Halo: Reach totally gutted the matchmaking system used in Halo 3 and fine-tuned Halo: Reach’s matchmaking system for the better. The following are five excellent changes made to Halo’s matchmaking in Halo: Reach.
The Arena System
Halo: Reach features a new system to rank skilled players and it’s called the Arena System. Bungie did away with number ranks – and annoying 50 boosters – and instead introduced the Arena, a new playlist geared towards skilled games that reward skilled players with awesome ranks. The Arena requires that players play a certain number of games daily and also ranks gamers on a monthly basis. Halo: Reach players will be ranked as Steel, Bronze, Silver, Gold, or Onyx.
The veto system was introduced in Halo 3 and gave players the option to “veto” a map in favor of another randomly selected map instead. Halo: Reach will feature Veto 2.0 which will let players choose from several maps, choose the game type, and a host of other options. Veto 2.0 in Halo: Reach will make matchmaking more fun, by allowing gamers to play the games they decide.
One of the priorities the good folks over at Bungie had when developing Halo: Reach was bringing back the community feel that gamers experienced in Halo 2. Halo: Reach won’t be about creating new accounts and pwning noobs, but about connecting with friends and ranking up your account. One of the features that Bungie introduced to Halo: Reach that is sure to make the Xbox Live community in Halo: Reach better is the active roster. Halo: Reach’s active roster will let players see everything that their Halo: Reach friends are up to: including game types, party details, playlists, and more.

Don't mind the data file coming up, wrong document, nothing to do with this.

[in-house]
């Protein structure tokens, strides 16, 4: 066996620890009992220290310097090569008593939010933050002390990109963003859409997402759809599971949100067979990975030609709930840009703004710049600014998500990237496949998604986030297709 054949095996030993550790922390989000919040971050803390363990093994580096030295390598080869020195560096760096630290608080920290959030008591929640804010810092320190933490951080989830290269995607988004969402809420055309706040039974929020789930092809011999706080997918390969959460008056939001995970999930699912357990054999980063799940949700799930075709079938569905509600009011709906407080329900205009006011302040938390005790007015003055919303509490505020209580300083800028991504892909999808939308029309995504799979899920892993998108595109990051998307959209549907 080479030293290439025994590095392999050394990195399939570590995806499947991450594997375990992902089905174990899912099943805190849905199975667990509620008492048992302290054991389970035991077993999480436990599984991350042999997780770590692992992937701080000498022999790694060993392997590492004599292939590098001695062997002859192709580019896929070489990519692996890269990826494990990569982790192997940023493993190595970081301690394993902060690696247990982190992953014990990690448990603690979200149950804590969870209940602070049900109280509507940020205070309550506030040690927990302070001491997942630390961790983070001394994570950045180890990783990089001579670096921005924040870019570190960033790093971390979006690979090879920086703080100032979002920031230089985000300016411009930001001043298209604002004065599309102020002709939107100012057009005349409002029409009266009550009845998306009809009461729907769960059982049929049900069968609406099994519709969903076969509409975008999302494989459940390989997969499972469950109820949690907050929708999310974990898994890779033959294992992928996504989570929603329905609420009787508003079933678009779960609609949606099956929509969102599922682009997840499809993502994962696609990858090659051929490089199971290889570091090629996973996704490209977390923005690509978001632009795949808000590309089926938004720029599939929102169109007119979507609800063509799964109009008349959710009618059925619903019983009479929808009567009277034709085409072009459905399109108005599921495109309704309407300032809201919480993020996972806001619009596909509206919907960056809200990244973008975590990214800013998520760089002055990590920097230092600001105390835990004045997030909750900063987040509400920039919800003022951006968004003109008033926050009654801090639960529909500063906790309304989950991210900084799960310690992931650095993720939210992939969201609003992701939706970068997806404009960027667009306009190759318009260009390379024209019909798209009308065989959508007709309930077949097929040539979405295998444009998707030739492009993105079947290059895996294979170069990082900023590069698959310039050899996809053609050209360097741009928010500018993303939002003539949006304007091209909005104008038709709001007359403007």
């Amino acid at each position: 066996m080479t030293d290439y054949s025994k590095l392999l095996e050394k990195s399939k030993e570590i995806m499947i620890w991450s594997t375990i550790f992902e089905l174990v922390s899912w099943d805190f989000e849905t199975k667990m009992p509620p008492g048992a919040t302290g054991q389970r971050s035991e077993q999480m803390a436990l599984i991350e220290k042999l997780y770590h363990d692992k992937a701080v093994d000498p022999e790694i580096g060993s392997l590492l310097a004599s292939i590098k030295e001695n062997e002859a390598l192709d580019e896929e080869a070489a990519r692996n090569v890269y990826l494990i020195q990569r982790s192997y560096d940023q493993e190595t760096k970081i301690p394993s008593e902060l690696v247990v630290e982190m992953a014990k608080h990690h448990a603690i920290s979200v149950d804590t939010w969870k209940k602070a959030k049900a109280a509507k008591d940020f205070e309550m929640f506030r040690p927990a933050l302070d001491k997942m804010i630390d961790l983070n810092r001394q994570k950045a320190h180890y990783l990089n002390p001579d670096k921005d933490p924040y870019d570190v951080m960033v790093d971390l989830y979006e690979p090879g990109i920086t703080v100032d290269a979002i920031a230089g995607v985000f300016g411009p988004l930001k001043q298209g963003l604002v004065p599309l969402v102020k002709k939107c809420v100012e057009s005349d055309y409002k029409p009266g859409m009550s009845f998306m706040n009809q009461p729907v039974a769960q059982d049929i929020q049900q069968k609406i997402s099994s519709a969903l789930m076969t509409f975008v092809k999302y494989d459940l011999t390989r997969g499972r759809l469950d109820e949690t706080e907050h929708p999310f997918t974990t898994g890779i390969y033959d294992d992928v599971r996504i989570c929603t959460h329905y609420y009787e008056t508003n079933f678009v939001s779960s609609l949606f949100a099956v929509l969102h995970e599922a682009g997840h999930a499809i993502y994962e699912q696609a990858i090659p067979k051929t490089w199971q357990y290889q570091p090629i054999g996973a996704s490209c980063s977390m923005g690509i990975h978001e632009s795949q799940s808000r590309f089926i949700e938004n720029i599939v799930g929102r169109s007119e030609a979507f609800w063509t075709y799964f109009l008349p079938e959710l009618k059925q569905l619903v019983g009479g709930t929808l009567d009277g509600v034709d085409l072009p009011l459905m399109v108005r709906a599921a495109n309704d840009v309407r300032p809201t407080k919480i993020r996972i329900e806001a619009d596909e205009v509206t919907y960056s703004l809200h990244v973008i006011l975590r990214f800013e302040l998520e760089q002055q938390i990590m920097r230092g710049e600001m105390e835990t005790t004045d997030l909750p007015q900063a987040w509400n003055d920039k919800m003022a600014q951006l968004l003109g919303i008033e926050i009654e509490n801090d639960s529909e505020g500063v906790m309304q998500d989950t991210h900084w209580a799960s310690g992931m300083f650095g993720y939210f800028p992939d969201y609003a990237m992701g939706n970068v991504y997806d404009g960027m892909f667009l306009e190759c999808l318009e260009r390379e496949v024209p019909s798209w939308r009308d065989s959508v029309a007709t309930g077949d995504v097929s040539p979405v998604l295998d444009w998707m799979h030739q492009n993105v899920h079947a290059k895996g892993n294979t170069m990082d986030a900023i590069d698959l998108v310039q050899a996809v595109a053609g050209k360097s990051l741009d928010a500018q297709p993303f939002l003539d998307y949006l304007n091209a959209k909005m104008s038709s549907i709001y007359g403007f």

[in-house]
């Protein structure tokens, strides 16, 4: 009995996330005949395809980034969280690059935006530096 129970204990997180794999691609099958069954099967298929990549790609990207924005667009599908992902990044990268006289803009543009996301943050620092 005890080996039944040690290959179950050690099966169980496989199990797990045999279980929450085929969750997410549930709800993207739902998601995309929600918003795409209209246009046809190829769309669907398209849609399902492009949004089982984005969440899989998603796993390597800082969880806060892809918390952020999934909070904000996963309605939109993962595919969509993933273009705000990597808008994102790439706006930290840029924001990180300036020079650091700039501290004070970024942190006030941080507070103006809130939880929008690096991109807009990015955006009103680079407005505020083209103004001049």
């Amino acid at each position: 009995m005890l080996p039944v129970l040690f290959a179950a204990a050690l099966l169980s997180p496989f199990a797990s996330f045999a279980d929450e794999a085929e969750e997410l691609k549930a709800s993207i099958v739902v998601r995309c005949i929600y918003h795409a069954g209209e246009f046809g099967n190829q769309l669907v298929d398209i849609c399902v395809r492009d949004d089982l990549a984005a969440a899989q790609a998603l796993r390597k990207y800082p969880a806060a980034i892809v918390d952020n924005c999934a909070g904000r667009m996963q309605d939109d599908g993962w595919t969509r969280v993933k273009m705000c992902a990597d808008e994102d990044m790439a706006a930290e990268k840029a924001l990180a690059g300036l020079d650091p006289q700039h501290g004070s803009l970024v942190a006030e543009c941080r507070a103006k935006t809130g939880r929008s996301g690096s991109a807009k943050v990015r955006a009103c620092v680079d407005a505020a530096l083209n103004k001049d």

Another feature that Bungie introduced in Halo: Reach to build more community support is queued joining. Partying up with friends in Halo 3 was a headache, you’d have to send an invite, stalk your friend’s profile – to when they’d be done with the game -, and if your friend forgot about the invite you’d have to do it all over again while they played a new game. The previous joining system had many flaws that often lead to friends missing each other, thus weakening the Halo 3 community, but the new queued joining system has changed everything for the better. In Halo: Reach if a player sends and invite and it’s accepted, they’d instantly join their friends as soon as they became available.
Halo: Reach players will also have more options as to the type of gameplay they’d prefer to play in Halo: Reach via the social settings options. There are four different options in the social settings panel that’ll let you decide on Teamwork, Tone, Chattiness, and Motivation. These options will let you make decisions like whether you’d like to play fun or competitive games, quiet vs. chatty games, polite or rowdy games, and Team Player vs. Lone Wolves. The social settings options will make sure that gamers are matched up with other gamers that prefer the same options and will make matchmaking in Halo: Reach more enjoyable.
For more, read Why Halo: Reach Makes Me Want to Throw My Halo 3 Disk in the Garbage, 5 Very Annoying Halo 3 Problems Solved in Halo: Reach, and 6 Halo: Reach Features You’re Likely to Drool Over.
Check out my blog for the latest in tech news.